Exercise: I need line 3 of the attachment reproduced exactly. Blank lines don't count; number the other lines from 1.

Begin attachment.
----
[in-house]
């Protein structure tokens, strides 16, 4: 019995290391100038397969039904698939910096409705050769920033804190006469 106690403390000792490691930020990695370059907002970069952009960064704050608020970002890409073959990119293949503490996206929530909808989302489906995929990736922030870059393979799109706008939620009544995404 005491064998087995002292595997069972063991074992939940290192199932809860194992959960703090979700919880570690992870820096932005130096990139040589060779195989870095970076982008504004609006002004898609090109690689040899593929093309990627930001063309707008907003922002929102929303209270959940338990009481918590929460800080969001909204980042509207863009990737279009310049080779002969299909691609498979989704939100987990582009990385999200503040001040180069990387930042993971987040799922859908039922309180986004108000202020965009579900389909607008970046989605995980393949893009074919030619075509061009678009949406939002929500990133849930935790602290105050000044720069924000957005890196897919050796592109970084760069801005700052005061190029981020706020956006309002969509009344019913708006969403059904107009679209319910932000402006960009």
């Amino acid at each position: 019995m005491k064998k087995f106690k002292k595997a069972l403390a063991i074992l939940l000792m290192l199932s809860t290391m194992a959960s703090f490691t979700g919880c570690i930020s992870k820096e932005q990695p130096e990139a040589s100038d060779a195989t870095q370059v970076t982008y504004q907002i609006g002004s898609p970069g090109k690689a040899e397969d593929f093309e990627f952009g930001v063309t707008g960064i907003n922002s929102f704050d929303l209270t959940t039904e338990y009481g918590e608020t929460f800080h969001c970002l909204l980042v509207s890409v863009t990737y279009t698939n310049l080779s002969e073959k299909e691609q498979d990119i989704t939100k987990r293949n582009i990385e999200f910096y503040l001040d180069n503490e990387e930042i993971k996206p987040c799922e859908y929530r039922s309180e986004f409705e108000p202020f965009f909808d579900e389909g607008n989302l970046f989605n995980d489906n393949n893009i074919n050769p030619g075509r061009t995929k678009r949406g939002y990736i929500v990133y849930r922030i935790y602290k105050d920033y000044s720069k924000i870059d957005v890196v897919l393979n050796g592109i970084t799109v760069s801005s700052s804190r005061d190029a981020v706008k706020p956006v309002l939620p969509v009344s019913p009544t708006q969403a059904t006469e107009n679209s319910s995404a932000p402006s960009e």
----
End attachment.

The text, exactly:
């Amino acid at each position: 019995m005491k064998k087995f106690k002292k595997a069972l403390a063991i074992l939940l000792m290192l199932s809860t290391m194992a959960s703090f490691t979700g919880c570690i930020s992870k820096e932005q990695p130096e990139a040589s100038d060779a195989t870095q370059v970076t982008y504004q907002i609006g002004s898609p970069g090109k690689a040899e397969d593929f093309e990627f952009g930001v063309t707008g960064i907003n922002s929102f704050d929303l209270t959940t039904e338990y009481g918590e608020t929460f800080h969001c970002l909204l980042v509207s890409v863009t990737y279009t698939n310049l080779s002969e073959k299909e691609q498979d990119i989704t939100k987990r293949n582009i990385e999200f910096y503040l001040d180069n503490e990387e930042i993971k996206p987040c799922e859908y929530r039922s309180e986004f409705e108000p202020f965009f909808d579900e389909g607008n989302l970046f989605n995980d489906n393949n893009i074919n050769p030619g075509r061009t995929k678009r949406g939002y990736i929500v990133y849930r922030i935790y602290k105050d920033y000044s720069k924000i870059d957005v890196v897919l393979n050796g592109i970084t799109v760069s801005s700052s804190r005061d190029a981020v706008k706020p956006v309002l939620p969509v009344s019913p009544t708006q969403a059904t006469e107009n679209s319910s995404a932000p402006s960009e």